A year later, then Associate Energy Minister Bill Walker defended the decision, declaring, “Ontario has an adequate supply of power right now.”
Well, life moves fast. At the time, scrapping the renewable energy projects was criticized as short-sighted and wasteful. It seems especially so now as Ontario confronts the reality of being short of electricity in the coming years.
How short? A recent report by RBC calls the situation “urgent,” saying that Canada’s most populous province could face energy shortages as early as 2026. As contracts for non-hydro renewables and gas plants expire, the shortages could be “significant” by 2030, the bank report said.
The Independent Electricity System Operator (IESO), which manages the electrical supply in Ontario, says demand for electricity could rise at rates not seen in many years. “Economic growth coming out of the pandemic, along with electrification in many sectors, is driving energy use up,” the agency said in a December assessment.
The good news is that demand is being driven, in part, by the transition to “green” power – carbon-emission-free electricity – by sectors such as transportation and manufacturing. That will help reduce emissions. Yet meeting that demand presents some challenges. The shift to electric vehicles alone is expected to cause a spike in demand starting in 2030. By 2035, the province could need an additional 5,000 to 15,000 megawatts of electricity, the IESO estimates.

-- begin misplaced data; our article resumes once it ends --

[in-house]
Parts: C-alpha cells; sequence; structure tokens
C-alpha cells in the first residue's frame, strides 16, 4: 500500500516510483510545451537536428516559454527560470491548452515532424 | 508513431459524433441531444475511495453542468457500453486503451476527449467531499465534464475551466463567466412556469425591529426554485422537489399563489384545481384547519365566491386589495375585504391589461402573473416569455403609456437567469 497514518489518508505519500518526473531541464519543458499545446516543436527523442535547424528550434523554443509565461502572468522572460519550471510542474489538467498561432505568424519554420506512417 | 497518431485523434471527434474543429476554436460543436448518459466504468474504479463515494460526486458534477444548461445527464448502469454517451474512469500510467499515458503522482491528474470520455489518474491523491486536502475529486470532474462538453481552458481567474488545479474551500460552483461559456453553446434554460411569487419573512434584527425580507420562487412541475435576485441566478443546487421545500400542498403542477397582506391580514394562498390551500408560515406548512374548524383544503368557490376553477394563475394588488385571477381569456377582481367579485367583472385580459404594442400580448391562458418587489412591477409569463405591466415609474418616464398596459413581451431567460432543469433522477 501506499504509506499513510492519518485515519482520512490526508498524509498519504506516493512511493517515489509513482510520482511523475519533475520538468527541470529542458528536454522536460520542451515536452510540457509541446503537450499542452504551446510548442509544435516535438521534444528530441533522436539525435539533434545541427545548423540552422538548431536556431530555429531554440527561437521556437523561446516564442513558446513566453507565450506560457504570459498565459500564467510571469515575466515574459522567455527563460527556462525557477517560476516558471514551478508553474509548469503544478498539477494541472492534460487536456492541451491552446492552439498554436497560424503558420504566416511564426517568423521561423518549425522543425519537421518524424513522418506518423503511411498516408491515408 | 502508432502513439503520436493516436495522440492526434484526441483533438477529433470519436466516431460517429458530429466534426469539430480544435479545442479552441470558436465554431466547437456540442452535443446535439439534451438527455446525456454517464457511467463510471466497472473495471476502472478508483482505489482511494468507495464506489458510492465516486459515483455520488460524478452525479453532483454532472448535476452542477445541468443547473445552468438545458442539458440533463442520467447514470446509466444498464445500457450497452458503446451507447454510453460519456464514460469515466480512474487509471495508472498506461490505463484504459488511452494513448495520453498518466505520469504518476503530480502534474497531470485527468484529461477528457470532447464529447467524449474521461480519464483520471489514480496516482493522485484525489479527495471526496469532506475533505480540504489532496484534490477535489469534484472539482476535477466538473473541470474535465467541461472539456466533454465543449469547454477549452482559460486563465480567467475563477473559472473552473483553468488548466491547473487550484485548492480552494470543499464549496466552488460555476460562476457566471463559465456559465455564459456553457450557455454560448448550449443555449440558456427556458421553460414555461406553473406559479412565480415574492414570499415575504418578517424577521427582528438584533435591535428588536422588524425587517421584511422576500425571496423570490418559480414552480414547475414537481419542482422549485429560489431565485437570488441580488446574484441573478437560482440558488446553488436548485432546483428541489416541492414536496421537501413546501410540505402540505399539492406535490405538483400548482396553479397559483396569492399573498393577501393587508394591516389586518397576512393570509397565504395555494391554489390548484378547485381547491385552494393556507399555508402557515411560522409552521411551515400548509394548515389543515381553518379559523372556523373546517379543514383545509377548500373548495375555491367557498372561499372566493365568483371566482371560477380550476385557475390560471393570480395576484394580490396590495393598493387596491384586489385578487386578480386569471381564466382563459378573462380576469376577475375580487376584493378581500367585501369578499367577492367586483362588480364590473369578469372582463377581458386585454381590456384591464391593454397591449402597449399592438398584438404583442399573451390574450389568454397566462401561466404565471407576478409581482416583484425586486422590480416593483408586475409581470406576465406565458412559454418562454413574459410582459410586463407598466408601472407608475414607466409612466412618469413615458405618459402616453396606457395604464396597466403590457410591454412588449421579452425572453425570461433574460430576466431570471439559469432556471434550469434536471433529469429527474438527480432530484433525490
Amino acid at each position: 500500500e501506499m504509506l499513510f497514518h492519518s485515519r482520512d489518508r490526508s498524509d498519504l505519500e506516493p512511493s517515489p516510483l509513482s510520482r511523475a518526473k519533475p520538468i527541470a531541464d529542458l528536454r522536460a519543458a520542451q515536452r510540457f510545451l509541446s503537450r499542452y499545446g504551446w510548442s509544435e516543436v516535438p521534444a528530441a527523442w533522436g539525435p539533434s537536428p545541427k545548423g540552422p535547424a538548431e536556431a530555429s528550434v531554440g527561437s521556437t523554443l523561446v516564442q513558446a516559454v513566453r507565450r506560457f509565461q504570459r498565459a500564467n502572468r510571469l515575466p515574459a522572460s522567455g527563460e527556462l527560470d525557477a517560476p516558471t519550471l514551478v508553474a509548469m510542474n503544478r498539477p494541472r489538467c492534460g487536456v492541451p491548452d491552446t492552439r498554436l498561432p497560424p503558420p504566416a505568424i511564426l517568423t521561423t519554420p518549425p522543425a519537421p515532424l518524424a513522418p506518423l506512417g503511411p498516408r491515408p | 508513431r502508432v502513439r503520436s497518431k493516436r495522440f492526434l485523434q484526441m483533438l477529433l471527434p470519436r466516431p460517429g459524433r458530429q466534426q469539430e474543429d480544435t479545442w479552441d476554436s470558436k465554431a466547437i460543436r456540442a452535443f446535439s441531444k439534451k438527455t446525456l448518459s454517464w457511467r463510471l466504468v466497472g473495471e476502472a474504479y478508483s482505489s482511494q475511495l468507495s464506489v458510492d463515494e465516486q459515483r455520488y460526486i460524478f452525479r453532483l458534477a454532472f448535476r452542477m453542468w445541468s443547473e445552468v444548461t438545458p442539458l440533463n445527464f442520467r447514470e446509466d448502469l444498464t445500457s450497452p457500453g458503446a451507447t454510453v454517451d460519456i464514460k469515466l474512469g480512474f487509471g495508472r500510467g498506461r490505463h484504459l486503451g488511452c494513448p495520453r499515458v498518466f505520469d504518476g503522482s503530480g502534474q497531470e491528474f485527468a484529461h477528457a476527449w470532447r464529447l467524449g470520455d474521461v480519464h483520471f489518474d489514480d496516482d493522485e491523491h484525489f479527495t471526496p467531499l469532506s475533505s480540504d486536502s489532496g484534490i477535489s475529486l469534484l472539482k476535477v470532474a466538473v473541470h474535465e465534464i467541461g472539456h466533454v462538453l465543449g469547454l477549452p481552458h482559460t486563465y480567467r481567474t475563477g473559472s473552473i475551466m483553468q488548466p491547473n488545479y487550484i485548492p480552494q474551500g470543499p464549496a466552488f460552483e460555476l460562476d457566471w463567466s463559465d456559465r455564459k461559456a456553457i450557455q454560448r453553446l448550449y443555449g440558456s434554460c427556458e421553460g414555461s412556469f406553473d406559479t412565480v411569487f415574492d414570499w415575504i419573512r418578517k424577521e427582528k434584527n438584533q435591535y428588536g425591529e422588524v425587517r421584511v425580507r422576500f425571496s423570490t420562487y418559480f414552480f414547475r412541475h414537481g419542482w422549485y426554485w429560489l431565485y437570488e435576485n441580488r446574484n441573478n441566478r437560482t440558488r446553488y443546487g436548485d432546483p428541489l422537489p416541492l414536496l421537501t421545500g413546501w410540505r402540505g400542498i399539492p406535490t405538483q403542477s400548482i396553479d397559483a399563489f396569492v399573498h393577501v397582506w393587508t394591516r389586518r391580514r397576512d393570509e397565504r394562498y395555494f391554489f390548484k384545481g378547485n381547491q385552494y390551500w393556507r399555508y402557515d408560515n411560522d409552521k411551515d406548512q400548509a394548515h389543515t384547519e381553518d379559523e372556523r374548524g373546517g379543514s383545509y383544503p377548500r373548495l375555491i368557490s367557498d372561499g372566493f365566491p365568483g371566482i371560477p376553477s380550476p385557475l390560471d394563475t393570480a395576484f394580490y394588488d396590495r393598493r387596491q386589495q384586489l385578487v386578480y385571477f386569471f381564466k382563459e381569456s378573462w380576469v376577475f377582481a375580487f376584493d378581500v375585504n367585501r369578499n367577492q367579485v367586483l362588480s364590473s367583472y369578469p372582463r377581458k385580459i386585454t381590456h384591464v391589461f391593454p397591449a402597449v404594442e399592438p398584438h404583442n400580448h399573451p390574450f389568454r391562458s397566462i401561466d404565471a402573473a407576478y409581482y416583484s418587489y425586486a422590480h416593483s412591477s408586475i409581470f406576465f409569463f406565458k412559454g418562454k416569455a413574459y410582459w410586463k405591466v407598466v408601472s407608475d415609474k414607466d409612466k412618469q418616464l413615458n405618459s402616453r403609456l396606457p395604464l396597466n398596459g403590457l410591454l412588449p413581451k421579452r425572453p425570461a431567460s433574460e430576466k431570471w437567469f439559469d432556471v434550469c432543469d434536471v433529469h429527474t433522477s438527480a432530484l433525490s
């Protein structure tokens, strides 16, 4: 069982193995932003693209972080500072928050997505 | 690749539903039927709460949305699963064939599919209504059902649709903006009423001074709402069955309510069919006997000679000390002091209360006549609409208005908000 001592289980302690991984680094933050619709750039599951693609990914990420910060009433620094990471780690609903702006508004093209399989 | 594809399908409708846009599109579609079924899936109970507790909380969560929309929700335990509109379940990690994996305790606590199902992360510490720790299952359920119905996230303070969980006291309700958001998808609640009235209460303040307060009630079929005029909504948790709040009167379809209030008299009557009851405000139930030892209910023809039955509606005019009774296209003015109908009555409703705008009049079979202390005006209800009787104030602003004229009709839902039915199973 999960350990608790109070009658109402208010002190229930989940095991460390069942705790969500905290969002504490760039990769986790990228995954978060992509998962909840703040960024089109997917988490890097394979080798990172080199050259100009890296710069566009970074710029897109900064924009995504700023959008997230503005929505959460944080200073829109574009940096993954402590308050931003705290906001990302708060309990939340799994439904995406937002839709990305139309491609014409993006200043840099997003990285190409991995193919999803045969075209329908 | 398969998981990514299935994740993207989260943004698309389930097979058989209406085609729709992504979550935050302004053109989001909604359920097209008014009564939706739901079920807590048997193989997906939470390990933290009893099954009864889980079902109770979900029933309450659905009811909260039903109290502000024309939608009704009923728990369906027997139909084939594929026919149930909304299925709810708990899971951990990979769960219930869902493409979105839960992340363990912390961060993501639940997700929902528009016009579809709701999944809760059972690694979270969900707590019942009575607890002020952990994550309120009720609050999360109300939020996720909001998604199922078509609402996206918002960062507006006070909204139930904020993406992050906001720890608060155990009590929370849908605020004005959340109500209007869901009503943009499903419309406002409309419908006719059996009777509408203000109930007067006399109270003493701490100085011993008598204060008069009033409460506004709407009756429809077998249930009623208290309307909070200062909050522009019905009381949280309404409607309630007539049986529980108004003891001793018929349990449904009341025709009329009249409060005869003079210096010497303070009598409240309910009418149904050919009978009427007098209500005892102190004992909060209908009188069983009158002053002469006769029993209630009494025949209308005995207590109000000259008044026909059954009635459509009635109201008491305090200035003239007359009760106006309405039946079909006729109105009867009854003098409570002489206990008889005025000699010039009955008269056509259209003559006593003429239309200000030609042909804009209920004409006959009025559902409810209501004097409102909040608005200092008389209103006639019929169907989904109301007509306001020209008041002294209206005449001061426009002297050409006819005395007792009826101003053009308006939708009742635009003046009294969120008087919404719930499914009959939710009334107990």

It was perhaps no surprise then to see the province announce last week that it wants to delay the long-planned closing of the Pickering nuclear plant by a year to 2026. Operations beyond that would require refurbishing the facility. The province said it’s taking a fresh look at whether that would make sense to extend its life by another 30 years.
In the interim, the province will be forced to dramatically ramp up its reliance on natural gas plants for electricity generation – and in the process, increase greenhouse gas emissions from the energy grid by 400 per cent. Broader electrification is expected to produce “significant” GHG emissions reductions in Ontario over the next two decades, according to the IESO. Still, it’s working at cross-purposes if your electric car is charged by electricity generated by fossil fuels.